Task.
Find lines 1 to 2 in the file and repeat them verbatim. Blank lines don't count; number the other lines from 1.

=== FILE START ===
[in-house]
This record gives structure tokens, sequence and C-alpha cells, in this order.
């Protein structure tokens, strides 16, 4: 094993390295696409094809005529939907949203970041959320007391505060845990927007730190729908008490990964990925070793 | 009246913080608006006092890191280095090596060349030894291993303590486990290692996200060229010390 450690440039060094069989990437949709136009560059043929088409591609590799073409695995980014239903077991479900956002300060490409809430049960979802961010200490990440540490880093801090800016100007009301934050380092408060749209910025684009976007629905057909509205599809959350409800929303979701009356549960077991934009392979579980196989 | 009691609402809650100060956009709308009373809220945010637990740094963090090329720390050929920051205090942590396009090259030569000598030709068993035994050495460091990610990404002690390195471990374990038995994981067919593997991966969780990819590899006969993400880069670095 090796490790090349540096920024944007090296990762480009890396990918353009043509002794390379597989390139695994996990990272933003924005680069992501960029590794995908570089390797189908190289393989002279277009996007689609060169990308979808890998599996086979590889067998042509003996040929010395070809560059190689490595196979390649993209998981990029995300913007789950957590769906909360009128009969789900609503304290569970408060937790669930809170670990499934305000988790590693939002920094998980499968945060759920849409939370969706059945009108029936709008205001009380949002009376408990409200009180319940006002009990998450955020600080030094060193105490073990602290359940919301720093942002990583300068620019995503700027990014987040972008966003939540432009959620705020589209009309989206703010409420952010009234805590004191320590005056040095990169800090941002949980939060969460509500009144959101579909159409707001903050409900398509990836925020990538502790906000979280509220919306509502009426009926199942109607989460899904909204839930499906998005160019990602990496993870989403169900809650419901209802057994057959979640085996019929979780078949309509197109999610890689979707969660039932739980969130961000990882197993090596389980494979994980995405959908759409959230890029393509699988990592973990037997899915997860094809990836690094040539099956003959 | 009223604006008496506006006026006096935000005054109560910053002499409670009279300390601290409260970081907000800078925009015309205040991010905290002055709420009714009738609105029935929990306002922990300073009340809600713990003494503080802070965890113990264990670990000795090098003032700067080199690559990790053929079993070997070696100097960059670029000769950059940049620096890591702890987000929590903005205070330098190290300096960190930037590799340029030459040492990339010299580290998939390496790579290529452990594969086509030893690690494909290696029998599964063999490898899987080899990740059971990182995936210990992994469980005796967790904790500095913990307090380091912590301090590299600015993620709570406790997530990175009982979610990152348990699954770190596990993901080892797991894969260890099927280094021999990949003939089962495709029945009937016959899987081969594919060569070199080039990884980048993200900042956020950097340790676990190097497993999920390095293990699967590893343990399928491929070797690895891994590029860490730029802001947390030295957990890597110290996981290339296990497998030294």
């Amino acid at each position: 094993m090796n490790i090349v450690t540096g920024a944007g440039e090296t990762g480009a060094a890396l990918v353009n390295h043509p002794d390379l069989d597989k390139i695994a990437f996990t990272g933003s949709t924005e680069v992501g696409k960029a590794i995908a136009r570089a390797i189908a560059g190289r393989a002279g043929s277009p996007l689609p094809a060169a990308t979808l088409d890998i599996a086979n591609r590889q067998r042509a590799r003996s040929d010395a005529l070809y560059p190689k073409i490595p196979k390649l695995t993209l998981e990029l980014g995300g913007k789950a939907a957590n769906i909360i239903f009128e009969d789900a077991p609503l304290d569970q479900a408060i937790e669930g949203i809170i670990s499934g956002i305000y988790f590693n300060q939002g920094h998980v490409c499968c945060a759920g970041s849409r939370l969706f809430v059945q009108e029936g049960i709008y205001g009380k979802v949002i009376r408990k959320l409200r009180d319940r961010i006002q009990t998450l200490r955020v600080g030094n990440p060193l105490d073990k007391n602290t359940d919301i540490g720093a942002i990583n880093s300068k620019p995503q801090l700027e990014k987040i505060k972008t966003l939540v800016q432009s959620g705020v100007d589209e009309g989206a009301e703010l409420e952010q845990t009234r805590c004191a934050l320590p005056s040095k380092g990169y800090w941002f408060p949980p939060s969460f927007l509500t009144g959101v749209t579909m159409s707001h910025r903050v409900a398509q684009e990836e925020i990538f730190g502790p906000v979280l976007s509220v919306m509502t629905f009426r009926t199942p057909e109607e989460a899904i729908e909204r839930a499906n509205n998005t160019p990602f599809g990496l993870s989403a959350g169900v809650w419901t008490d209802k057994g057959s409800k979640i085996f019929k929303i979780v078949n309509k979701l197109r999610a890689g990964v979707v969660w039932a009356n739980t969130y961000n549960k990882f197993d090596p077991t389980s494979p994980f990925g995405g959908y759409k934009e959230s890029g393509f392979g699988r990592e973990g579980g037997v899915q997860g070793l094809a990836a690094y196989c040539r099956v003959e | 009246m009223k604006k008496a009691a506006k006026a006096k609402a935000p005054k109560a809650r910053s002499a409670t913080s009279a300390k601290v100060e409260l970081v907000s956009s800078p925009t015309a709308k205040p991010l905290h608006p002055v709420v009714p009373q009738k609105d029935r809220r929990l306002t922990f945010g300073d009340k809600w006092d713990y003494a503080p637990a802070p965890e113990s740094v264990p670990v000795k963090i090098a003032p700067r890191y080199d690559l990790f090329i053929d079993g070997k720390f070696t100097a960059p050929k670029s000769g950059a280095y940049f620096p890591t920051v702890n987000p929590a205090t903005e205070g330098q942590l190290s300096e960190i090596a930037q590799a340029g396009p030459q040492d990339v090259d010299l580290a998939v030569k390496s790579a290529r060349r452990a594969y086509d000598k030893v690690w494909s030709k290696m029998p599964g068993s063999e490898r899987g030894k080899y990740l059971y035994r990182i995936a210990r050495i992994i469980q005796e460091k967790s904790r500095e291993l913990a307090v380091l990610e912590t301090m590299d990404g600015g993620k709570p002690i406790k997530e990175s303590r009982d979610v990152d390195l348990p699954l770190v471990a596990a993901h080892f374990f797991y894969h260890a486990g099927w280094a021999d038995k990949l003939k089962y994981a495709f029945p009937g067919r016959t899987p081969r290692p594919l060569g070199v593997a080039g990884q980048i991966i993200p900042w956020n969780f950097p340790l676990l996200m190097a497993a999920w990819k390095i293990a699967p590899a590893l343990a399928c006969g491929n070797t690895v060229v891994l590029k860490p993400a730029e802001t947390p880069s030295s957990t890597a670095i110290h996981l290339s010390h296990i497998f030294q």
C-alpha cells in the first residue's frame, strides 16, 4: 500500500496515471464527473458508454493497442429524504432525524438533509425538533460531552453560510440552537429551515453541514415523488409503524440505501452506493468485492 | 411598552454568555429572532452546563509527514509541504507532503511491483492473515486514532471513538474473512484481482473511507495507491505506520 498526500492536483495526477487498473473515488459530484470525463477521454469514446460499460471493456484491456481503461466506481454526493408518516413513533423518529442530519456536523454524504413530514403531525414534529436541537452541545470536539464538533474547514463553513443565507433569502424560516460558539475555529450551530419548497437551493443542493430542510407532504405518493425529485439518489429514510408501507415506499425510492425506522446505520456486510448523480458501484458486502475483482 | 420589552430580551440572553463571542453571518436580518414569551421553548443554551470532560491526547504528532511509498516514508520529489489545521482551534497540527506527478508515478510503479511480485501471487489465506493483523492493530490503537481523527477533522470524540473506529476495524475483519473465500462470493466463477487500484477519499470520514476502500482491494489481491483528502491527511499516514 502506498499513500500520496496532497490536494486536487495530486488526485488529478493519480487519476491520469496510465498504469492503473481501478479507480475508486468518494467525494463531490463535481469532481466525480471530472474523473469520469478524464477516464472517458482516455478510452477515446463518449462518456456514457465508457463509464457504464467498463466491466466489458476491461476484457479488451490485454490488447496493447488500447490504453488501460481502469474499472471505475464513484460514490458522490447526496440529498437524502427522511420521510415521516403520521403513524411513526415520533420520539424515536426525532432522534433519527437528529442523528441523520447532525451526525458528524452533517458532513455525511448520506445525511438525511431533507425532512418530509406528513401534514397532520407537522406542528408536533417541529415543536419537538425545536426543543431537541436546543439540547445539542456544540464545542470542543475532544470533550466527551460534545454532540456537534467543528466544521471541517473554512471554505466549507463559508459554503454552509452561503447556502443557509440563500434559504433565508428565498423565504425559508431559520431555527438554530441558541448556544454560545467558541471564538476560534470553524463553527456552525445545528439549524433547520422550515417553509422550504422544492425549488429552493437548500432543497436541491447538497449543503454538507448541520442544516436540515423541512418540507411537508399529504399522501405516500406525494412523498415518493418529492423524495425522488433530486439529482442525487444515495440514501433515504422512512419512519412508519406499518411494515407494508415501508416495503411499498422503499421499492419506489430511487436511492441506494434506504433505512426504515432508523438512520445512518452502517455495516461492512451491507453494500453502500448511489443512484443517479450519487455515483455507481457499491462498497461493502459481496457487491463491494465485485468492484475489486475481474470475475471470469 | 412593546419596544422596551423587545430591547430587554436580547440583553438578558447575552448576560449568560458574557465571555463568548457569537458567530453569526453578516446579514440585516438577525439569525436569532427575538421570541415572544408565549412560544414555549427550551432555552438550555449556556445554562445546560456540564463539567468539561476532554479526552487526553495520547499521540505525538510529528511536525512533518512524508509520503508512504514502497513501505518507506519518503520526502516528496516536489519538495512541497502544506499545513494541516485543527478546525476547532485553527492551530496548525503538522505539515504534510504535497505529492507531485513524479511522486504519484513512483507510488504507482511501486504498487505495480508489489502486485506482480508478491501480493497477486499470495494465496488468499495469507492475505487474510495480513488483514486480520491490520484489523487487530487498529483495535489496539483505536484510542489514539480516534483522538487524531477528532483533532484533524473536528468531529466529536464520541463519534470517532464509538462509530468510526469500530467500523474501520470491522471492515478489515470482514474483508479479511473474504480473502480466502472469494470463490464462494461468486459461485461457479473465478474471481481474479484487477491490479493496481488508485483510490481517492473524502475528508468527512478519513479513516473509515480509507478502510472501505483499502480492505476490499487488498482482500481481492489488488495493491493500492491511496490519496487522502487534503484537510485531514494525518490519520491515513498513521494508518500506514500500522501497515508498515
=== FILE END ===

[in-house]
This record gives structure tokens, sequence and C-alpha cells, in this order.